where the fractional differential operator \(D_{t}^{\alpha }\) is defined as \(D_{t}^{\alpha }=\frac{\partial ^{\alpha }}{\partial t^{\alpha }}\), so that \(D_{t}^{\alpha }\) is the operator defined in (2.1). In this study, we shall consider Eq. (1.1) subject to the initial conditions

$$\begin{aligned} u(x,0)=g_{1}(x),\; u_{t}(x,0)=g_{2}(x), \; x \in \hbox{I}\!\hbox{R}\end{aligned}$$

To solve the nonlinear fractional Eq. (1.1), we apply the operator \(J^{\alpha }\), the inverse of the operator \(D_{t}^{\alpha }\), on both sides of Eq. (3.1) and using the initial condition (3.2) yields

$$\begin{aligned} u(x,t)=\sum _{k=0}^{m-1}\frac{\partial ^ku}{\partial t^k}(x,0^+)\frac{t^k}{k!}+J^{\alpha }(\phi (u)) \end{aligned}$$

where \(\phi (u)=u^3 u_{xxx}\). Following Adomian [7, 8], we expect the decomposition of the solution into a sum of components to be defined by the decomposition series

$$\begin{aligned} u(x,t)=\sum _{n=0}^{\infty }u_{n}(x,t) \end{aligned}$$

where the components \(u_{n}(x,t)\) will be determined recursively. The nonlinear function \(\phi (u)\) is then written in the decomposed form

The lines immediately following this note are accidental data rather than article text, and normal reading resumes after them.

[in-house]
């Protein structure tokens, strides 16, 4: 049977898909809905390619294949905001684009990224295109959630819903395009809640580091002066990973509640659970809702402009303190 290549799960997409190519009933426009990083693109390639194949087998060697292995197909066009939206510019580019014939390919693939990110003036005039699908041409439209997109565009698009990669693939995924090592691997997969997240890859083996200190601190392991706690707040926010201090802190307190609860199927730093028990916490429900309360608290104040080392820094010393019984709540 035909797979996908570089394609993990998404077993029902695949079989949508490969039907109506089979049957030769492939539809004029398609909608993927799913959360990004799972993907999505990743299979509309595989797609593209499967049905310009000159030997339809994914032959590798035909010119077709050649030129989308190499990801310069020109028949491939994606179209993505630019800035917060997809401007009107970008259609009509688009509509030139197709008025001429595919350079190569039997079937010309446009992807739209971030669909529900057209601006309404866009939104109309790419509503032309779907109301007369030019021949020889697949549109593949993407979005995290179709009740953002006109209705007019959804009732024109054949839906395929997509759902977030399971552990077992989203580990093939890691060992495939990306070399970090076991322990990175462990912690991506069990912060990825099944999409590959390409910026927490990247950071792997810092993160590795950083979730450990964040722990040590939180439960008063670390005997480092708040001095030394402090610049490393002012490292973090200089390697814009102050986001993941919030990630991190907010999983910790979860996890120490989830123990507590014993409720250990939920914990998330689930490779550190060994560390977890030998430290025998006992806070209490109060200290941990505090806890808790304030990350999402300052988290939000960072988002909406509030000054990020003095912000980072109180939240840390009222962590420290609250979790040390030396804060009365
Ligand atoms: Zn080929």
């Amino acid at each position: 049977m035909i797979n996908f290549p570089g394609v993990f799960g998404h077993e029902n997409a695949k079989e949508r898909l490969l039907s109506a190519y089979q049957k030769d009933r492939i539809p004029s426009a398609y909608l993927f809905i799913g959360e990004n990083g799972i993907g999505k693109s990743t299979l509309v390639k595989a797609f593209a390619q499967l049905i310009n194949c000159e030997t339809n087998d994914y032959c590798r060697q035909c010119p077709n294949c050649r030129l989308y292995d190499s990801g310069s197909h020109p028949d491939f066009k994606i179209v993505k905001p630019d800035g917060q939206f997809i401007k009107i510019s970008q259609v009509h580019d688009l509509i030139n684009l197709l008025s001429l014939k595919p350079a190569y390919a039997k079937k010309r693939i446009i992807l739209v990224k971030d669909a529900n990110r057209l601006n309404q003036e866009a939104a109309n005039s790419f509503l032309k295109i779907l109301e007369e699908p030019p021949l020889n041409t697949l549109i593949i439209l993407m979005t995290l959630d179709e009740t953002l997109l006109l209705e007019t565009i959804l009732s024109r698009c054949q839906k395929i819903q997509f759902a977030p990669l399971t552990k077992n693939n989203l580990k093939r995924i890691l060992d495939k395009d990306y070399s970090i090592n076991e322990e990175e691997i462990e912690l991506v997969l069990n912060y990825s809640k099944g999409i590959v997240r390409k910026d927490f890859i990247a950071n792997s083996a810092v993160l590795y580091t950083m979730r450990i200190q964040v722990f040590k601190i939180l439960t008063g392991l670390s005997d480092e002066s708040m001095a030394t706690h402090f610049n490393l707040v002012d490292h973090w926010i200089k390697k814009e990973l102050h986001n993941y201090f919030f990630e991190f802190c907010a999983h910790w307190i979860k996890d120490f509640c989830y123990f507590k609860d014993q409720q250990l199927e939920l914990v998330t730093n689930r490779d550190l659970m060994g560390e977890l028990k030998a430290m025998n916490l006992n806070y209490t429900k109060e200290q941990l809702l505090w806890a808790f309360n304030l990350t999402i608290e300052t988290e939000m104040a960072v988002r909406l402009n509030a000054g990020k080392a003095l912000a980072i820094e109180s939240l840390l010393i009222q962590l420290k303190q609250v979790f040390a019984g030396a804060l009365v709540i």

$$\begin{aligned} \phi (u)=\sum _{n=0}^{\infty }A_{n}(u_{0},u_{1},\ldots,u_{n}), \end{aligned}$$

where \(A_{n}\) are called the Adomian polynomials, these polynomials can be calculated for all forms of nonlinearity according to specific algorithms constructed by Adomian [7, 8]. In this specific nonlinearity, we use the general form of formula for \(A_{n}\) polynomials as

$$\begin{aligned} A_{n}=\frac{1}{n!}\Big [\frac{{\rm d}^n}{{\rm d}\lambda ^n}\phi \Big (\sum _{k=0}^{\infty }\lambda ^k u_{k}\Big )\Big ]_{\lambda =0},\quad n \ge 0 \end{aligned}$$

This formula is easy to set computer code to get as many polynomials as we need in the calculation of the numerical solution as well as explicit solutions. To be easy to follow by the reader, we can give the first few Adomian polynomials for \(\phi (u)=u^3 u_{xxx}\) of the nonlinearity as